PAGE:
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Deep Learning: Ai and Reimbursement Imaging Pearls - Educational Tools | CT Scanning | CT Imaging | CT Scan Protocols - CTisus
Imaging Pearls ❯ Deep Learning ❯ AI and Reimbursement

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  • “If AI is an unreimbursed business expense, it changes the potential return on investment for all of the outside money that continues to pour into companies creating products using AI. When even the troglodytes of radiology see a future with AI benefiting both patients and the specialty, we should perhaps temper our enthusiasm because of these financial realities. The barriers to entry for new products and services in health care are high, and for good reason. But without the promise of governmental largesse or large inflows of reimbursements from private payers, vendors may take a pass on investing resources in radiology or health care-specific applications for AI.”


    Artificial Intelligence: Who Pays and How?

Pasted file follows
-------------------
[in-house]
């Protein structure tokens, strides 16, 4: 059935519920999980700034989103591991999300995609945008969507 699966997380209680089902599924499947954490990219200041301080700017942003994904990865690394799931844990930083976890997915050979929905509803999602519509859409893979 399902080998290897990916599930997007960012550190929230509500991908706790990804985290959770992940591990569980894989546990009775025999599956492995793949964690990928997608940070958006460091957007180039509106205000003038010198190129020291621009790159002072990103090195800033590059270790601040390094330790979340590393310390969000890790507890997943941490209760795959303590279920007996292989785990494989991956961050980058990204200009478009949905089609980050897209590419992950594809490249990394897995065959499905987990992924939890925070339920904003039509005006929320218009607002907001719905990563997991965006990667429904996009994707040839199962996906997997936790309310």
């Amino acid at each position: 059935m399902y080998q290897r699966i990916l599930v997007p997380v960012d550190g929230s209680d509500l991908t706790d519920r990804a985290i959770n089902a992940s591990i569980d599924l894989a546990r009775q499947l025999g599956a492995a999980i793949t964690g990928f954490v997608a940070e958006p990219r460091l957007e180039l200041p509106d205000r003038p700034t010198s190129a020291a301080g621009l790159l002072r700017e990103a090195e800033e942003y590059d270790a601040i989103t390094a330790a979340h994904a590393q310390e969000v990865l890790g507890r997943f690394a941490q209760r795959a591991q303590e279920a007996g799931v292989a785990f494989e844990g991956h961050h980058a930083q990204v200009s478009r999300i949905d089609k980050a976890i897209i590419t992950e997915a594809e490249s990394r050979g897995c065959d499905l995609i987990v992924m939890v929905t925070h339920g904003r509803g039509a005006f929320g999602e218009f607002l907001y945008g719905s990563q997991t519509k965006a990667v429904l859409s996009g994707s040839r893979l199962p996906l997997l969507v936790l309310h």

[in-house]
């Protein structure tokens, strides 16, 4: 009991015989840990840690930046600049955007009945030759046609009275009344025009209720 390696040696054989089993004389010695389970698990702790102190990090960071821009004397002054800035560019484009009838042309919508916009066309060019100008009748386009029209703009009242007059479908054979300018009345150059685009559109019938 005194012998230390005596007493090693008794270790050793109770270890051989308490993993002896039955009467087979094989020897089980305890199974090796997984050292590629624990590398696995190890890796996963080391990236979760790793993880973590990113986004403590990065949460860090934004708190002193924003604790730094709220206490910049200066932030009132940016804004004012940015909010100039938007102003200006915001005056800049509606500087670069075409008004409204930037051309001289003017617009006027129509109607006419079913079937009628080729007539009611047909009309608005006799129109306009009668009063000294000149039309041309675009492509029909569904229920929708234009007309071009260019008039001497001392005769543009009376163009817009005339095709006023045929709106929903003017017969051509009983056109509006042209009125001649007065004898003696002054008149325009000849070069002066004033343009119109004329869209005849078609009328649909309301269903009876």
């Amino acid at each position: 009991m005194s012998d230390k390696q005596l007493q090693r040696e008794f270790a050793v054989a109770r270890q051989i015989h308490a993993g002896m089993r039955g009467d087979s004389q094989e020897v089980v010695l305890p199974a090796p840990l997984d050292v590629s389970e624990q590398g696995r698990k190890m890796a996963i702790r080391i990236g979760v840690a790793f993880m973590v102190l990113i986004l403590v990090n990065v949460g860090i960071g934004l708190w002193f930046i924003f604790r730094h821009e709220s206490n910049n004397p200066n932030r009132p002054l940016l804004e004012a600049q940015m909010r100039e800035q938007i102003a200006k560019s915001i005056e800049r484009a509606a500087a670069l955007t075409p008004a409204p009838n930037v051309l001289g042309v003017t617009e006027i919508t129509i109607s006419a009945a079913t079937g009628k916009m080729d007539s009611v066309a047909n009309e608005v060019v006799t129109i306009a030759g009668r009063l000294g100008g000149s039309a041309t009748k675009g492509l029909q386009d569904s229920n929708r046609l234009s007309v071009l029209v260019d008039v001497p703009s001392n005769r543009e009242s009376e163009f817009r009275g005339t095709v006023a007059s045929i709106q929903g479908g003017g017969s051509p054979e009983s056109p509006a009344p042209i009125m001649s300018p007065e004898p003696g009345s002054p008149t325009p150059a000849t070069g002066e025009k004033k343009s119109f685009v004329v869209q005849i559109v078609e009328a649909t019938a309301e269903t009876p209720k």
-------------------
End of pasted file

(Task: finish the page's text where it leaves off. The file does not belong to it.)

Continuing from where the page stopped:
Schoppe, Kurt
Journal of the American College of Radiology (in press)
  • “By now, it’s almost old news: big data will transform medicine. It’s essential to remember, however, that data by themselves are useless. To be useful, data must be analyzed, interpreted, and acted on. Thus, it is algorithms — 
not data sets — that will prove transformative.”


    Predicting the Future — Big Data, Machine Learning, and Clinical Medicine
Obermeyer Z, Emanuel EJ
N Engl J Med 375;13 September 29, 2016 


  • “Most computer-based algorithms in medicine are “expert systems” — rule sets encoding knowledge on a given topic, which are applied to draw conclusions about specific clinical scenarios, such as detecting drug interactions or judging the appropriateness of obtaining imaging. Expert systems work the way an ideal medical student would: they take general principles about medicine and apply them to new patients.”


    Predicting the Future — Big Data, Machine Learning, and Clinical Medicine
Obermeyer Z, Emanuel EJ
N Engl J Med 375;13 September 29, 2016
  • “Machine learning, conversely, approaches problems as a doctor progressing through residency might: by learning rules from data. Starting with patient-level observations, algorithms sift through vast numbers of variables, looking for combinations that reliably predict outcomes.”


    Predicting the Future — Big Data, Machine Learning, and Clinical Medicine
Obermeyer Z, Emanuel EJ
N Engl J Med 375;13 September 29, 2016
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